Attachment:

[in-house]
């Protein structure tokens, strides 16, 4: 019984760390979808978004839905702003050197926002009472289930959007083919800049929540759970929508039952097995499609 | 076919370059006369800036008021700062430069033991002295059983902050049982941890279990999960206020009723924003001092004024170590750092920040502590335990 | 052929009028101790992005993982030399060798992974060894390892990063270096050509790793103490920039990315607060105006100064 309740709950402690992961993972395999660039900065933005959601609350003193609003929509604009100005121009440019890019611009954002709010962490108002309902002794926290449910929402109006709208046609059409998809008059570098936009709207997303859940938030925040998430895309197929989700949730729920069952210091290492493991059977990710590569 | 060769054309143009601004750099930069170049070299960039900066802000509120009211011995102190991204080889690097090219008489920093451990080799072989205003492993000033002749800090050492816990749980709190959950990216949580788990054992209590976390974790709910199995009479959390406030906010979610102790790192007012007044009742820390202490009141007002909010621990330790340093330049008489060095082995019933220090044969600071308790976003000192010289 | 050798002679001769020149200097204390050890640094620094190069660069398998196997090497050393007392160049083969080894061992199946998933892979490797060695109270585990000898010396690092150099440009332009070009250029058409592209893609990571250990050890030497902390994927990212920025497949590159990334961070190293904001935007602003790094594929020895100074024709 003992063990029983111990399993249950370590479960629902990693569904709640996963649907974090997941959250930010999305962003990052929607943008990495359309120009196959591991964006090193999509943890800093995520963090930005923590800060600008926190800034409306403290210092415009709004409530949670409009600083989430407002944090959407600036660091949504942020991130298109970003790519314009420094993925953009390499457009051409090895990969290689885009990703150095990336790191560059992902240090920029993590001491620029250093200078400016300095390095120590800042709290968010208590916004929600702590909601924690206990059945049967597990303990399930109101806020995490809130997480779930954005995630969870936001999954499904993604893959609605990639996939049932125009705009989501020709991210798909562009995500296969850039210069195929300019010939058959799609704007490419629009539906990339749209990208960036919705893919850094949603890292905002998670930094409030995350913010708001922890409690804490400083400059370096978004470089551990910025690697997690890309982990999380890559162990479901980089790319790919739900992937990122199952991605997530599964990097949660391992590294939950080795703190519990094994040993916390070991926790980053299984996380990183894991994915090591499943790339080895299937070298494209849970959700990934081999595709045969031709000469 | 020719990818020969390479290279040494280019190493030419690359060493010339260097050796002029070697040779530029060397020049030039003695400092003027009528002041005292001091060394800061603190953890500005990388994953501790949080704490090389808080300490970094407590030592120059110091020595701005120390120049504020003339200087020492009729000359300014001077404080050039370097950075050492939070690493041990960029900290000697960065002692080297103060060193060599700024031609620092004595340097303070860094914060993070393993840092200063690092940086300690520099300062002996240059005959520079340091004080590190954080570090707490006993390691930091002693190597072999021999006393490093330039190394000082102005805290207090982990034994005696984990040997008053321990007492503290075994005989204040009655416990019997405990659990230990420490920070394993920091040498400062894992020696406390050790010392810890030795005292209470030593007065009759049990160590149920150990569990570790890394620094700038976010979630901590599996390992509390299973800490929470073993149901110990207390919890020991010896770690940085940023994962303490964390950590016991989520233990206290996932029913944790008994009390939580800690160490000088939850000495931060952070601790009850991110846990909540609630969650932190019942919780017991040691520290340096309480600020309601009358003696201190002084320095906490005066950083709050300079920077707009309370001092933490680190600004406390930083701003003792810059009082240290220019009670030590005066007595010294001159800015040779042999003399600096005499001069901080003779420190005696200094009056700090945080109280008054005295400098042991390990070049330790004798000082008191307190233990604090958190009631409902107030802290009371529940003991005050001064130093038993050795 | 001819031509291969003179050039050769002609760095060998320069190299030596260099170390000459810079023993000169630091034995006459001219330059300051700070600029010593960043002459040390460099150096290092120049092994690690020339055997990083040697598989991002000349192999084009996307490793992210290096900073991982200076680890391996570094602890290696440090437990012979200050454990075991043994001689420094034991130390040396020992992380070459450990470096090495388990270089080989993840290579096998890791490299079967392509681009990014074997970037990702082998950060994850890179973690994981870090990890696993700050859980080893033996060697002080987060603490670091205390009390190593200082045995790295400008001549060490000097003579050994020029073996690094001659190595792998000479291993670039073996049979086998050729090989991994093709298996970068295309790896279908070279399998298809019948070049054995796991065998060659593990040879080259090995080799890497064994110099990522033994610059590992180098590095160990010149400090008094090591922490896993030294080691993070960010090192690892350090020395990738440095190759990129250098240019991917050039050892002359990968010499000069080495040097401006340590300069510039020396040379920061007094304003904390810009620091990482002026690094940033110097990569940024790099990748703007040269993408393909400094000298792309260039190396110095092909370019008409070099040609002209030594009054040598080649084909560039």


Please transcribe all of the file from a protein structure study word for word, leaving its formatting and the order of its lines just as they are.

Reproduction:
[in-house]
């Protein structure tokens, strides 16, 4: 019984760390979808978004839905702003050197926002009472289930959007083919800049929540759970929508039952097995499609 | 076919370059006369800036008021700062430069033991002295059983902050049982941890279990999960206020009723924003001092004024170590750092920040502590335990 | 052929009028101790992005993982030399060798992974060894390892990063270096050509790793103490920039990315607060105006100064 309740709950402690992961993972395999660039900065933005959601609350003193609003929509604009100005121009440019890019611009954002709010962490108002309902002794926290449910929402109006709208046609059409998809008059570098936009709207997303859940938030925040998430895309197929989700949730729920069952210091290492493991059977990710590569 | 060769054309143009601004750099930069170049070299960039900066802000509120009211011995102190991204080889690097090219008489920093451990080799072989205003492993000033002749800090050492816990749980709190959950990216949580788990054992209590976390974790709910199995009479959390406030906010979610102790790192007012007044009742820390202490009141007002909010621990330790340093330049008489060095082995019933220090044969600071308790976003000192010289 | 050798002679001769020149200097204390050890640094620094190069660069398998196997090497050393007392160049083969080894061992199946998933892979490797060695109270585990000898010396690092150099440009332009070009250029058409592209893609990571250990050890030497902390994927990212920025497949590159990334961070190293904001935007602003790094594929020895100074024709 003992063990029983111990399993249950370590479960629902990693569904709640996963649907974090997941959250930010999305962003990052929607943008990495359309120009196959591991964006090193999509943890800093995520963090930005923590800060600008926190800034409306403290210092415009709004409530949670409009600083989430407002944090959407600036660091949504942020991130298109970003790519314009420094993925953009390499457009051409090895990969290689885009990703150095990336790191560059992902240090920029993590001491620029250093200078400016300095390095120590800042709290968010208590916004929600702590909601924690206990059945049967597990303990399930109101806020995490809130997480779930954005995630969870936001999954499904993604893959609605990639996939049932125009705009989501020709991210798909562009995500296969850039210069195929300019010939058959799609704007490419629009539906990339749209990208960036919705893919850094949603890292905002998670930094409030995350913010708001922890409690804490400083400059370096978004470089551990910025690697997690890309982990999380890559162990479901980089790319790919739900992937990122199952991605997530599964990097949660391992590294939950080795703190519990094994040993916390070991926790980053299984996380990183894991994915090591499943790339080895299937070298494209849970959700990934081999595709045969031709000469 | 020719990818020969390479290279040494280019190493030419690359060493010339260097050796002029070697040779530029060397020049030039003695400092003027009528002041005292001091060394800061603190953890500005990388994953501790949080704490090389808080300490970094407590030592120059110091020595701005120390120049504020003339200087020492009729000359300014001077404080050039370097950075050492939070690493041990960029900290000697960065002692080297103060060193060599700024031609620092004595340097303070860094914060993070393993840092200063690092940086300690520099300062002996240059005959520079340091004080590190954080570090707490006993390691930091002693190597072999021999006393490093330039190394000082102005805290207090982990034994005696984990040997008053321990007492503290075994005989204040009655416990019997405990659990230990420490920070394993920091040498400062894992020696406390050790010392810890030795005292209470030593007065009759049990160590149920150990569990570790890394620094700038976010979630901590599996390992509390299973800490929470073993149901110990207390919890020991010896770690940085940023994962303490964390950590016991989520233990206290996932029913944790008994009390939580800690160490000088939850000495931060952070601790009850991110846990909540609630969650932190019942919780017991040691520290340096309480600020309601009358003696201190002084320095906490005066950083709050300079920077707009309370001092933490680190600004406390930083701003003792810059009082240290220019009670030590005066007595010294001159800015040779042999003399600096005499001069901080003779420190005696200094009056700090945080109280008054005295400098042991390990070049330790004798000082008191307190233990604090958190009631409902107030802290009371529940003991005050001064130093038993050795 | 001819031509291969003179050039050769002609760095060998320069190299030596260099170390000459810079023993000169630091034995006459001219330059300051700070600029010593960043002459040390460099150096290092120049092994690690020339055997990083040697598989991002000349192999084009996307490793992210290096900073991982200076680890391996570094602890290696440090437990012979200050454990075991043994001689420094034991130390040396020992992380070459450990470096090495388990270089080989993840290579096998890791490299079967392509681009990014074997970037990702082998950060994850890179973690994981870090990890696993700050859980080893033996060697002080987060603490670091205390009390190593200082045995790295400008001549060490000097003579050994020029073996690094001659190595792998000479291993670039073996049979086998050729090989991994093709298996970068295309790896279908070279399998298809019948070049054995796991065998060659593990040879080259090995080799890497064994110099990522033994610059590992180098590095160990010149400090008094090591922490896993030294080691993070960010090192690892350090020395990738440095190759990129250098240019991917050039050892002359990968010499000069080495040097401006340590300069510039020396040379920061007094304003904390810009620091990482002026690094940033110097990569940024790099990748703007040269993408393909400094000298792309260039190396110095092909370019008409070099040609002209030594009054040598080649084909560039």